Moving beyond hypotheticals, medium sour Kirkuk flow into the Mediterranean via the Kirkuk-Ceyhan pipeline continues to be the victim of constant bombing and sabotage by local militants. There have been seven attacks on the pipeline to date in 2013.
Middle East and North African crude grades likely will remain constrained going into the end of the year.
In the North and Baltic seas, medium sour Russian Urals continues to flow through Primorsk, Ust-Luga and Novorossiysk. Primorsk likely will see decreasing export volumes as the “ice premium” begins to set in, making lifting from the port less attractive than its southern neighbor Ust-Luga. Through the summer and fall however, the former Soviet Union is taking full advantage of the current fear in the market and has increased export volumes in September from Primorsk and Ust-Luga by 25% and 32% over August loading programs, respectively. Comparatively, September exports from the Baltic port of Novorossiysk are up only 9.1% from August, according to Bloomberg data.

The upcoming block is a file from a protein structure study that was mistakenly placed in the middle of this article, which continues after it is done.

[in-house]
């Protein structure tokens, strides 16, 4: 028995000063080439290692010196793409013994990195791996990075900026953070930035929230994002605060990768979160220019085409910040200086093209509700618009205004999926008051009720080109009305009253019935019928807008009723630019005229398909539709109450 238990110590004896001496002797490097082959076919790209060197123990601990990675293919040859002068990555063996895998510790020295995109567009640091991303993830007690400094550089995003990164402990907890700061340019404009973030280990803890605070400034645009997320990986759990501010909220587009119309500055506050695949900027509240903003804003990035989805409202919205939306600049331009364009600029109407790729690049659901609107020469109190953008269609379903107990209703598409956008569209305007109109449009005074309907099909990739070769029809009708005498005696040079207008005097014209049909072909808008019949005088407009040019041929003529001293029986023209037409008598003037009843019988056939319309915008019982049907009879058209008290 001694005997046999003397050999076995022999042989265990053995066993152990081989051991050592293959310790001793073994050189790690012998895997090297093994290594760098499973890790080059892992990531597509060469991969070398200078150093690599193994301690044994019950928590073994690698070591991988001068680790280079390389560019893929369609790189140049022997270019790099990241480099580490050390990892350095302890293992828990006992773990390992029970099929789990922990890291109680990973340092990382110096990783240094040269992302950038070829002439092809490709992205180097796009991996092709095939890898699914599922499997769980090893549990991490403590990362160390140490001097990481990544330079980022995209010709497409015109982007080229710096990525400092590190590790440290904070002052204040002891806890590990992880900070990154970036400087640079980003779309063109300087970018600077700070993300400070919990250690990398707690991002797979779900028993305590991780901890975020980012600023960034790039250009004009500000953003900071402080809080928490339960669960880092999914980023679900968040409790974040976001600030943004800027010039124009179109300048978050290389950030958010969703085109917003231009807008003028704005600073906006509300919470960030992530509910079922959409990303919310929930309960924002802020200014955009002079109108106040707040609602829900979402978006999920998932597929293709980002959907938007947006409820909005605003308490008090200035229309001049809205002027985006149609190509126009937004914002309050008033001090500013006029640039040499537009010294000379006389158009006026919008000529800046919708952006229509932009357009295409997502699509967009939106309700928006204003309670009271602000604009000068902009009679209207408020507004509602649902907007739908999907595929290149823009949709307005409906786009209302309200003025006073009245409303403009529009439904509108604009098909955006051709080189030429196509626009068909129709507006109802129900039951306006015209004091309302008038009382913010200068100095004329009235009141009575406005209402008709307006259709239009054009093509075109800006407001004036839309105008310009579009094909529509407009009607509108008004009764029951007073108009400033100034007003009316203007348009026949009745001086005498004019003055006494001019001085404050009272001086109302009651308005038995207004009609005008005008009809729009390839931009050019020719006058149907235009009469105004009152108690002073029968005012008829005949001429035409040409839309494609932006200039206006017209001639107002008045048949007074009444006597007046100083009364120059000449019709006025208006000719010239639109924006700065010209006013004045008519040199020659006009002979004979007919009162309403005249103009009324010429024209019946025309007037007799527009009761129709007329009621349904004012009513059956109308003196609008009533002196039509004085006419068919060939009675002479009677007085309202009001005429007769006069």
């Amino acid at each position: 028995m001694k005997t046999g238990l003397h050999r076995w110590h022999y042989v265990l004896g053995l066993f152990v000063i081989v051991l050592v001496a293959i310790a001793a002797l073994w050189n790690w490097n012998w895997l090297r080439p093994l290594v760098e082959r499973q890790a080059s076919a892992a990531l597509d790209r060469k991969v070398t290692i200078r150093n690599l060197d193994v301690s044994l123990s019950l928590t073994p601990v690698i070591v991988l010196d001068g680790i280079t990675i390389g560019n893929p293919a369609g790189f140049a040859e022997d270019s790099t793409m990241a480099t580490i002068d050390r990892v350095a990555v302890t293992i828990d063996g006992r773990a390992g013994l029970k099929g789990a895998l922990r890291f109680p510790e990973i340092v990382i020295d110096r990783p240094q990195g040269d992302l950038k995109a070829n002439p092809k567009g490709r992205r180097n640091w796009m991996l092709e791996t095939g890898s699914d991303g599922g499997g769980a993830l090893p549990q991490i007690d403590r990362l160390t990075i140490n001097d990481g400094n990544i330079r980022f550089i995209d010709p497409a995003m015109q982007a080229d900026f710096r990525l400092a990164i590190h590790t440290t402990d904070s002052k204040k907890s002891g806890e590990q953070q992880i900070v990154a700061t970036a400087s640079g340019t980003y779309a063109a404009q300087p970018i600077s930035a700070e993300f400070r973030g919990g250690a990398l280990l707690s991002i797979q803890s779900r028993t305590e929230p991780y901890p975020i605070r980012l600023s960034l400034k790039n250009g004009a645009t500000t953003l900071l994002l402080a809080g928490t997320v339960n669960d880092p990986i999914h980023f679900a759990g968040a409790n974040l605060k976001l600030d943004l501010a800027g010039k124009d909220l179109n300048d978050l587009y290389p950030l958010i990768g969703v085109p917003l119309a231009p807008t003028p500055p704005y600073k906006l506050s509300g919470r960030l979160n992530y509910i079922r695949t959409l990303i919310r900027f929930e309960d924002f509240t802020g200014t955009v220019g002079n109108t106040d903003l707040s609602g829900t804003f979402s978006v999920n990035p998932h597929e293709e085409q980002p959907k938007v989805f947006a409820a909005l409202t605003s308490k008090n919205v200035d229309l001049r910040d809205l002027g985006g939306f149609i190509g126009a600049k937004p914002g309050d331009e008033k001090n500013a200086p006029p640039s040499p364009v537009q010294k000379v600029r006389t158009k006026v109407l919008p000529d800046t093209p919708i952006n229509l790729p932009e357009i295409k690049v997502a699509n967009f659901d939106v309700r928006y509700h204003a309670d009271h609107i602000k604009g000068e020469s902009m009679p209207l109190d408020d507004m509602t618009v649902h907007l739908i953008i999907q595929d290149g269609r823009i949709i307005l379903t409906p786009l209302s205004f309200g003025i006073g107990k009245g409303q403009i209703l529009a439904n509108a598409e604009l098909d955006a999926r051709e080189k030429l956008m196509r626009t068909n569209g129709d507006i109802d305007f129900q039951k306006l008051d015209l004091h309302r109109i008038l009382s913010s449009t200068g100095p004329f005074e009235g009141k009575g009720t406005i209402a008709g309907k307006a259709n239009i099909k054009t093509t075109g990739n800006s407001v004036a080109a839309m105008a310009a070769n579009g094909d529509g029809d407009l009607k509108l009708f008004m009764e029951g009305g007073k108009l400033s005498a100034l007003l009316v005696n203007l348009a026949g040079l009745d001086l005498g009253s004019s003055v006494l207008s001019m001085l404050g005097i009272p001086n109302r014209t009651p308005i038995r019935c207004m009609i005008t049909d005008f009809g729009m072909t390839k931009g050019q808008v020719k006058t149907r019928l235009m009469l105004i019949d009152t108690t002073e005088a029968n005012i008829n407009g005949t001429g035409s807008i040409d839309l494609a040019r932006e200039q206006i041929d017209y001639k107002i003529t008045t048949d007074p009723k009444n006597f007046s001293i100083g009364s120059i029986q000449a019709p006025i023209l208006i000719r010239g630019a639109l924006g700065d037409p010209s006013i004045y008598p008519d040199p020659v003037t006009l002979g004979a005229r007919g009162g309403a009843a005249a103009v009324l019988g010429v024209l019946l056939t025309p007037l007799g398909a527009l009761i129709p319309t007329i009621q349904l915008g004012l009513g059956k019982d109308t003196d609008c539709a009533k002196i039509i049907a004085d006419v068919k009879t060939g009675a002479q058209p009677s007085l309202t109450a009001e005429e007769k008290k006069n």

The continued loss of Libyan grades on the market has caused medium sour and light sweet supplies in the Mediterranean to tighten moving into the fourth quarter. The temporary disruption opened the arbitrage of North Sea Urals cargoes to make their way into the Mediterranean for French and Italian delivery (see “Here’s the upside,” below).
Urals into the Mediterranean via Novorossiysk is at further risk according to recent statements from Rosneft. The Russian state-owned giant has hinted that they are open to reversing the Baku-Novorossiysk pipeline and leaving the crude in Azerbaijan for refining. Azerbaijan’s state energy company, SOCAR, has been in talks with Rosneft to reverse the flow of oil five million tons per year, roughly 38 million barrels, allowing SOCAR to refine the crude domestically. According to August press reports, Russian pipeline monopoly Transneft may not approve the deal; however, Urals supply, particularly to the Mediterranean, remains uncertain.
Trading opportunities in the global crude oil and product markets should continue as volatility on the world’s crude oils rises from yearly lows into the balance of the 2013.